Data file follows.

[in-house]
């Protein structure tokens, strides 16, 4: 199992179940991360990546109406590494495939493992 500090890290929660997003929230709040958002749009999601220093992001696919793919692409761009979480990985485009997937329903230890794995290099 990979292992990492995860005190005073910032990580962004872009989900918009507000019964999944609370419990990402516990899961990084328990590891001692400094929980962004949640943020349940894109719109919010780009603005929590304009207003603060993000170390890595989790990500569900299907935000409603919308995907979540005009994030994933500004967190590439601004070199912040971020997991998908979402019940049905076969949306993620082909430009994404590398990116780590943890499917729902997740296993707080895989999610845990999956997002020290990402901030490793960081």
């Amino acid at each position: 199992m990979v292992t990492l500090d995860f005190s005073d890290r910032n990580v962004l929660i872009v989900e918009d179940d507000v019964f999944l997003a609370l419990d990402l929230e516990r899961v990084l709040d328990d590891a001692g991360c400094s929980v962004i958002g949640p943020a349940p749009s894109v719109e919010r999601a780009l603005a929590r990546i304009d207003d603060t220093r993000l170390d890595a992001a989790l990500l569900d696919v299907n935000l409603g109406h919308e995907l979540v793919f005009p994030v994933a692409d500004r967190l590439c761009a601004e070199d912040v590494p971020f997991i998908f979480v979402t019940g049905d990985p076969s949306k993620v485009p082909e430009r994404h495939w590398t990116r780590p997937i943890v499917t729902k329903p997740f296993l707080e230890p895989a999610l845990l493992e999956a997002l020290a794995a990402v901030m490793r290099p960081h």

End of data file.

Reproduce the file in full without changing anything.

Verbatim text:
[in-house]
């Protein structure tokens, strides 16, 4: 199992179940991360990546109406590494495939493992 500090890290929660997003929230709040958002749009999601220093992001696919793919692409761009979480990985485009997937329903230890794995290099 990979292992990492995860005190005073910032990580962004872009989900918009507000019964999944609370419990990402516990899961990084328990590891001692400094929980962004949640943020349940894109719109919010780009603005929590304009207003603060993000170390890595989790990500569900299907935000409603919308995907979540005009994030994933500004967190590439601004070199912040971020997991998908979402019940049905076969949306993620082909430009994404590398990116780590943890499917729902997740296993707080895989999610845990999956997002020290990402901030490793960081």
């Amino acid at each position: 199992m990979v292992t990492l500090d995860f005190s005073d890290r910032n990580v962004l929660i872009v989900e918009d179940d507000v019964f999944l997003a609370l419990d990402l929230e516990r899961v990084l709040d328990d590891a001692g991360c400094s929980v962004i958002g949640p943020a349940p749009s894109v719109e919010r999601a780009l603005a929590r990546i304009d207003d603060t220093r993000l170390d890595a992001a989790l990500l569900d696919v299907n935000l409603g109406h919308e995907l979540v793919f005009p994030v994933a692409d500004r967190l590439c761009a601004e070199d912040v590494p971020f997991i998908f979480v979402t019940g049905d990985p076969s949306k993620v485009p082909e430009r994404h495939w590398t990116r780590p997937i943890v499917t729902k329903p997740f296993l707080e230890p895989a999610l845990l493992e999956a997002l020290a794995a990402v901030m490793r290099p960081h």